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As far as I know the below line of code should pull into focus the open nautilus window

xdotool windowactivate `xdotool search --onlyvisible --class nautilus`

But I am getting the error

xdotool: Unknown command: 21043361

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i've done it here… – Possum Gallo Oct 18 '15 at 18:04
up vote 2 down vote accepted

I think what's happening is that the inner xdotool command is reporting multiple window IDs. So the outer command sees something like xdotool windowactivate 12345678 21043361 and doesn't know what to make of the second number.

If you don't mind which open Nautilus window you activate, you can select the first one:

xdotool windowactivate $(xdotool search --onlyvisible --class nautilus | head -n 1)

If you do mind, you might want to select further with --title or --maxdepth.

To exclude the root window, which is provided by Nautilus, this should work:

xdotool windowactivate $(xdotool search --onlyvisible --class nautilus |
                         grep -vxF $(xwininfo -int -size -root |
                                     sed -n 's/.*Window id: *\([0-9]\+\).*/\1/p') |
                         head -n 1)
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It still gets the same error. – Hailwood Oct 31 '12 at 0:14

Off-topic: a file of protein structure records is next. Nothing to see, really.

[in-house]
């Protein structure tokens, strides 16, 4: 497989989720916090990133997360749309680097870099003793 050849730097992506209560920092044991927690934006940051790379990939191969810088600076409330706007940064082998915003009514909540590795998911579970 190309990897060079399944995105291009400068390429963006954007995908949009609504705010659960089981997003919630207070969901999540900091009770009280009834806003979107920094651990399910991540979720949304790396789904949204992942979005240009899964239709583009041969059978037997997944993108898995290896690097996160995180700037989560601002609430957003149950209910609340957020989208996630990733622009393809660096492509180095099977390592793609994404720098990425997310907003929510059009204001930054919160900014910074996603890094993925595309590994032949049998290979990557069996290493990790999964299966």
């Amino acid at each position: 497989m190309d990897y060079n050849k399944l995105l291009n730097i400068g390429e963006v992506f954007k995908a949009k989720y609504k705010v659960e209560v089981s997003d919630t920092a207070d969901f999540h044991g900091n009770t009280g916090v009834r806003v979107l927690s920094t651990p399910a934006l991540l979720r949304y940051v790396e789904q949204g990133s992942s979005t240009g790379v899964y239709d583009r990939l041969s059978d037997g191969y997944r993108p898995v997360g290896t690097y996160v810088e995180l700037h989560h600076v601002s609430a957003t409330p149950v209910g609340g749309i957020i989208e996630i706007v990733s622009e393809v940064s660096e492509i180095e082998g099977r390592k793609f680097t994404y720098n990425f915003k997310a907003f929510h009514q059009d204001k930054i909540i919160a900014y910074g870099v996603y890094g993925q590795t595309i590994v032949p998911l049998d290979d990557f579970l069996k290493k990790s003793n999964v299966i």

You are correct though, it is getting two ID's which is the issue, but your line of code still returns two? – Hailwood Oct 31 '12 at 0:15
@Hailwood Oops, I forgot the option to head to tell it to output only one line. Fixed. – Gilles Oct 31 '12 at 0:16
Adding --limit 1 has the effect you were going for, I shall accept this answer as it helped me find the issue :) – Hailwood Oct 31 '12 at 0:17
Ah nice, now my question is, is there a difference between xdotool windowactivate xdotool search --limit 1 --onlyvisible --class nautilus`` and what you have? – Hailwood Oct 31 '12 at 0:19

xdotool author here.

What you are seeing is very likely that there are two window ids. You could try and figure out exactly which window id was the one you wanted, but in most cases can just use the 'command chaining' and 'window stack' features - see "WINDOW STACK" and "COMMAND CHAINING" in the xdotool manpage.

The simplest solution to your question is to have xdotool search and pass the window ids directly to the windowactivate command, like so:

xdotool search --onlyvisible --class nautilus windowactivate

The above does a search, saves the results on the window stack, then calls windowactivate, which with no arguments applies to the first window on the window stack (aka '%1'). Think of it as a way to pipe search results into other xdotool commands within the same command line.

Here's another example to get the titles of all google chrome windows, using the '%@' window stack thing that means 'all windows on the stack' (unlike %1, %2, etc which are specific windows in the stack)

% xdotool search --onlyvisible --class chrome getwindowname %@   
asdf - Google Search - Google Chrome - Breaking News, U.S., World, Weather, Entertainment & Video News - Google Chrome
Ask Ubuntu - Google Chrome
Google Chrome

In general, any command that emits a window id (search, selectwindow, getactivewindow, etc) will populate the window stack for use with chained commands. Another example, killing a window (usually quits an application) by clicking on it:

% xdotool selectwindow windowkill
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